"Heck of a big leap for me"

“It may have been a small step for Neil, but it’s a heck of a big leap for me,” were McCandless’ first words. If the mood at mission control had been apprehensive before, the raucous laughter that followed this comment certainly reduced the tension - a fact that was confirmed by his wife, who was also at mission control. McCandless would later say that his comment was consciously thought out and that it was his way of saying things were going okay, apart from getting back at Armstrong for not revealing his words in 1969.

The images that were shot then, showing McCandless spacewalking without tethers, gained widespread fame. The spacewalk was the first time the MMU that he helped develop was used. These nitrogen-propelled, hand-controlled devices afforded much greater mobility to their users as opposed to restrictive tethers used by previous spacewalkers.

Fellow astronaut Robert L. Stewart later tried out the MMU that McCandless first used. Two days later, both of them tried another similar unit with success. By February 11, the STS-41B mission was complete as the Challenger safely landed at NASA’s Kennedy Space Centre.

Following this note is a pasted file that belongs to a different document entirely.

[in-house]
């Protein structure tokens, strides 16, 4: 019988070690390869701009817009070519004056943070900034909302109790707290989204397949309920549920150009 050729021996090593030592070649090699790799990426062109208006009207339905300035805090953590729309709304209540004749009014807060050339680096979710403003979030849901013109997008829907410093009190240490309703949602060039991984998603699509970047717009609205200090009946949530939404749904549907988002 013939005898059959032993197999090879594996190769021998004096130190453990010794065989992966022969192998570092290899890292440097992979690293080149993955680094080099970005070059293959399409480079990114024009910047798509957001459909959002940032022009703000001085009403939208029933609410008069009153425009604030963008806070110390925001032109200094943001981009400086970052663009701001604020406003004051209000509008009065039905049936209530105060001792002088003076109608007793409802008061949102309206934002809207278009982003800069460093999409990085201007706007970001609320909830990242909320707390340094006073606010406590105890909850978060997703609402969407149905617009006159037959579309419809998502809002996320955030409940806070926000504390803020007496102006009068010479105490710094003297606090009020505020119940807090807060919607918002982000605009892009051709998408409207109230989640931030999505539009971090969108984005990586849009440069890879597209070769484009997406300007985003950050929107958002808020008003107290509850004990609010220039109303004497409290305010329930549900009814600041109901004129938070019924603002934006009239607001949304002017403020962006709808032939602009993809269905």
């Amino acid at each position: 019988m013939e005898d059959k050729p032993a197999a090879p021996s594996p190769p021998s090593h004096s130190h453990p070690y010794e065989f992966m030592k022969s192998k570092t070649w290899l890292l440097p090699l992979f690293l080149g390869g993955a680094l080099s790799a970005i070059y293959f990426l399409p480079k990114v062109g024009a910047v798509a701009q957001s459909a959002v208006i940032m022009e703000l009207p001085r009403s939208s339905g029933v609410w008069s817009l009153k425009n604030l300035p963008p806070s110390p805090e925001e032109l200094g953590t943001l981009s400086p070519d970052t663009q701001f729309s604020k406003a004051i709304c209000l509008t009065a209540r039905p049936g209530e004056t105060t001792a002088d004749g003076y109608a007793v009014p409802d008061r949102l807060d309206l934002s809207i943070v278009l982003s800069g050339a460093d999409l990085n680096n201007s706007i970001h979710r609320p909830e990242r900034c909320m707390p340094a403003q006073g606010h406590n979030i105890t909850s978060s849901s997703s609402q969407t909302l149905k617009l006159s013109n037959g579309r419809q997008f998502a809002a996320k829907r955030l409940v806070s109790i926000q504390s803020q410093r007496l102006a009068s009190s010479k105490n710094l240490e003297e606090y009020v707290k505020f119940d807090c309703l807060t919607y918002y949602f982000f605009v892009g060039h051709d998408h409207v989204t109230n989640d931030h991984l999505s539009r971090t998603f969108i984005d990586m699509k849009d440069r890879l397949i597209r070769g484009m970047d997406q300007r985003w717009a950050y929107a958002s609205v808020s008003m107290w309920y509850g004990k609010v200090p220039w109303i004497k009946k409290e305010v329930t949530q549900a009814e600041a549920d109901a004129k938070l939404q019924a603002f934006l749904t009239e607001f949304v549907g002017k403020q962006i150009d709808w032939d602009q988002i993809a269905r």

In one of his last interviews, before his death in December 2017, McCandless told National Geographic what he had probably told countless others who wanted to know how it was out there.

Fun, but cold

While he always maintained that it was fun, he also adds that the single thing that disturbed him as he moved away from the shuttle was that he got extremely cold, with shivers and chattering teeth.

The reason for that is pretty straightforward. While he had prepared for that moment for years, he wasn’t prepared for the temperature in the suit. As the suit was designed to keep astronauts comfortable while working hard in a warm environment, even the H (hot) position on the life support system actually provided minimal cooling. Considering that McCandless wasn’t really performing strenuous labour during the first hours of his untethered spacewalk, he felt cold. That’s a small price to pay for becoming the first-ever human to walk freely in space.